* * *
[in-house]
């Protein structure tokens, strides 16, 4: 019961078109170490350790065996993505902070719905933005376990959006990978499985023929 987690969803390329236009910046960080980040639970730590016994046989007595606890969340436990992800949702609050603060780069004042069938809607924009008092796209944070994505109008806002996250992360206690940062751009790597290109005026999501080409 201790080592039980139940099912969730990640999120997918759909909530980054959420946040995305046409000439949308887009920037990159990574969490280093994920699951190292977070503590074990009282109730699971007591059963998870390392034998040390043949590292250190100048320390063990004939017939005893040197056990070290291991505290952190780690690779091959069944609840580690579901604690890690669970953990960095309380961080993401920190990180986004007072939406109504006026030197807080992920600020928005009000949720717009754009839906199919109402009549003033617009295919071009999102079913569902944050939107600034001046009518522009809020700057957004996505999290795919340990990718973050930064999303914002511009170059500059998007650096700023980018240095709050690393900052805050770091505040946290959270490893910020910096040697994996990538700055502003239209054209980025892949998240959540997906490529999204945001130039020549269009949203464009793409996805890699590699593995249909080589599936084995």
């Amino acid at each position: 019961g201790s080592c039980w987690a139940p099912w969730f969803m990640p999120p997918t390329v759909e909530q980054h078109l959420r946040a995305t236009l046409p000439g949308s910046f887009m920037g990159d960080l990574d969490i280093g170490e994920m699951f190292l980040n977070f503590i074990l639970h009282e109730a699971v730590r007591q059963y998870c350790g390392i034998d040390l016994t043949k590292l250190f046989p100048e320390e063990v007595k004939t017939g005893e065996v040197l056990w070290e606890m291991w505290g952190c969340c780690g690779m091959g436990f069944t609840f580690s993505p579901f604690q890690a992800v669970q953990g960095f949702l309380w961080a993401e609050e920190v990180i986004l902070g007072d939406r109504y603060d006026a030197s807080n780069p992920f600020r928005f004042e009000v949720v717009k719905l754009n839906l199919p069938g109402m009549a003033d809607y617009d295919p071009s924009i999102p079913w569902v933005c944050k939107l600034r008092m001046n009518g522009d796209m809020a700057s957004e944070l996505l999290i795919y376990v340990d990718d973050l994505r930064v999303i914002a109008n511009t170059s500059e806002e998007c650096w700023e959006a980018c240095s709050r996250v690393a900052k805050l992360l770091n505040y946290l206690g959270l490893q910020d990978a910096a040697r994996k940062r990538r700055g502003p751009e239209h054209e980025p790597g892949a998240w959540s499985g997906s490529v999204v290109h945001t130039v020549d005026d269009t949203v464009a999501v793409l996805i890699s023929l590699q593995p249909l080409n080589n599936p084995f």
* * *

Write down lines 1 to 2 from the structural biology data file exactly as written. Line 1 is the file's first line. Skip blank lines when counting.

[in-house]
């Protein structure tokens, strides 16, 4: 019961078109170490350790065996993505902070719905933005376990959006990978499985023929 987690969803390329236009910046960080980040639970730590016994046989007595606890969340436990992800949702609050603060780069004042069938809607924009008092796209944070994505109008806002996250992360206690940062751009790597290109005026999501080409 201790080592039980139940099912969730990640999120997918759909909530980054959420946040995305046409000439949308887009920037990159990574969490280093994920699951190292977070503590074990009282109730699971007591059963998870390392034998040390043949590292250190100048320390063990004939017939005893040197056990070290291991505290952190780690690779091959069944609840580690579901604690890690669970953990960095309380961080993401920190990180986004007072939406109504006026030197807080992920600020928005009000949720717009754009839906199919109402009549003033617009295919071009999102079913569902944050939107600034001046009518522009809020700057957004996505999290795919340990990718973050930064999303914002511009170059500059998007650096700023980018240095709050690393900052805050770091505040946290959270490893910020910096040697994996990538700055502003239209054209980025892949998240959540997906490529999204945001130039020549269009949203464009793409996805890699590699593995249909080589599936084995």